Causes may be:
- Gallstones that block fluid from leaving the pancreas
- Alcohol use disorder
- Certain medicines, such as corticosteroids, opioids, and valproate
- High triglyceride levels
- Abdominal trauma
- Complications of endoscopic retrograde cholangiopancreatography (ERCP)
Sometimes the cause is not known.
The risk of this problem is higher in people who have any of the causes listed above.
Other things that may raise the risk of this problem are:
- Having other family members who have had this problem
- Type 2 diabetes
- Tobacco use disorder
- Being around certain toxins at work or in the environment
The main problem is mild to severe pain in the center of the belly. It may also spread into the upper back. This pain may last several days.
A person with acute pancreatitis may also have:
- Swollen belly
- Nausea and vomiting
The doctor will ask about your symptoms and health history. You may be asked about your use of alcohol. A physical exam will be done.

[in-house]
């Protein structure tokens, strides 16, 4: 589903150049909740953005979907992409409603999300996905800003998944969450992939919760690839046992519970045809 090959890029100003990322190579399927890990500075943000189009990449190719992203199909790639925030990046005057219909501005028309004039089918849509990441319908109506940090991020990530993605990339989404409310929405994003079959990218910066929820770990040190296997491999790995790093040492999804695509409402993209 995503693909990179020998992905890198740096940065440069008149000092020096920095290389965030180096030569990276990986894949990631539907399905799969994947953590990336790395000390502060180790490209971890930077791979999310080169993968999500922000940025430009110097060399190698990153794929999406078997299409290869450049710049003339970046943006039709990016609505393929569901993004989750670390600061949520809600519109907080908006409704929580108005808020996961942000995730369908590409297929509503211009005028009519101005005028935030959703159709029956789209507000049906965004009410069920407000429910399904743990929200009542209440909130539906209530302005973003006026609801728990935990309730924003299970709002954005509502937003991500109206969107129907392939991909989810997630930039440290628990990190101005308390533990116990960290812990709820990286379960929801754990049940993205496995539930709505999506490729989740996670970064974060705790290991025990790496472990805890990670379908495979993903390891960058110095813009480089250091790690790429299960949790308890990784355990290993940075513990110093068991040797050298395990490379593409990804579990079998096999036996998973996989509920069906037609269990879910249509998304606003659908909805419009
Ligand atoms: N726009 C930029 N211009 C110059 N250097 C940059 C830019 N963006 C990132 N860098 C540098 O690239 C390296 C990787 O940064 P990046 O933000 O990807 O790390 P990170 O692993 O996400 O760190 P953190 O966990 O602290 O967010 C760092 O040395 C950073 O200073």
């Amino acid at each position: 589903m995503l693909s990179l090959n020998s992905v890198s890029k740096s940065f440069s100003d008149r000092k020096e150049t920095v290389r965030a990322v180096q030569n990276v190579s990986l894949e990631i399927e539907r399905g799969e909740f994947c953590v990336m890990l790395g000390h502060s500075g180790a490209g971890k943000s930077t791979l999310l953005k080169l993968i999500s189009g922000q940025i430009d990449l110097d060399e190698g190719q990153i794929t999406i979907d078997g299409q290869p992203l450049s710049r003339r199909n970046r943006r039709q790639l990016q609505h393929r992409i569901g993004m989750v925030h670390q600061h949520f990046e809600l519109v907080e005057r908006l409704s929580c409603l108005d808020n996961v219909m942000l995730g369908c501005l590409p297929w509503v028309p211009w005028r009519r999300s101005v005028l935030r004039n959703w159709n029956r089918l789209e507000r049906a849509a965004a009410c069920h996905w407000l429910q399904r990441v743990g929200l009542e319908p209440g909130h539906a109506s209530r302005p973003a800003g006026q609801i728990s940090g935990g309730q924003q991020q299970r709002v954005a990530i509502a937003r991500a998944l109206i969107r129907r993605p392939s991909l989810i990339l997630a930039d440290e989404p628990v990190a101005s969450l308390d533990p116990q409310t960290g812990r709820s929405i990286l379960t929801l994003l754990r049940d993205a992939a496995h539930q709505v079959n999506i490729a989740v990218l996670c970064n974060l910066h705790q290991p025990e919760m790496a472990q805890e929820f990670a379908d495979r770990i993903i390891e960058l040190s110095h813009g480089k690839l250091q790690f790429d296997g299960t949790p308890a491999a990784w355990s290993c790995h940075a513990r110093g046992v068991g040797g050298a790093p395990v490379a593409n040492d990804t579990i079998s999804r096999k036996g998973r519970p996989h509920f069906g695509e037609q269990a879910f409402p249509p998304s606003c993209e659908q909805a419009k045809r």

Tests may also be done. They include:
Any underlying causes will need to be treated.
Most people recover in a few days. The goal of treatment is to manage symptoms during this time. This may be done with:
- Supportive care, such as drinking extra fluids or getting fluids through an IV
- Dietary changes, such as a low fat diet or nutrition given through a tube that is passed through the nose and into the stomach
- Medicines to ease pain
People who are not helped by these methods may need surgery. The type of surgery done depends on the reason for the pancreatitis. A person may have:
- Percutaneous catheter drainage to drain fluid from the pancreas
- ERCP to remove gallstones
- Cholecystectomy to remove the gallbladder if gallstones are the cause
- Necrosectomy to remove dying or dead tissue from the pancreas
This content is reviewed regularly and is updated when new and relevant evidence is made available. This information is neither intended nor implied to be a substitute for professional medical advice. Always seek the advice of your physician or other qualified health provider prior to starting any new treatment or with questions regarding a medical condition.
Edits to original content made by Denver Health.
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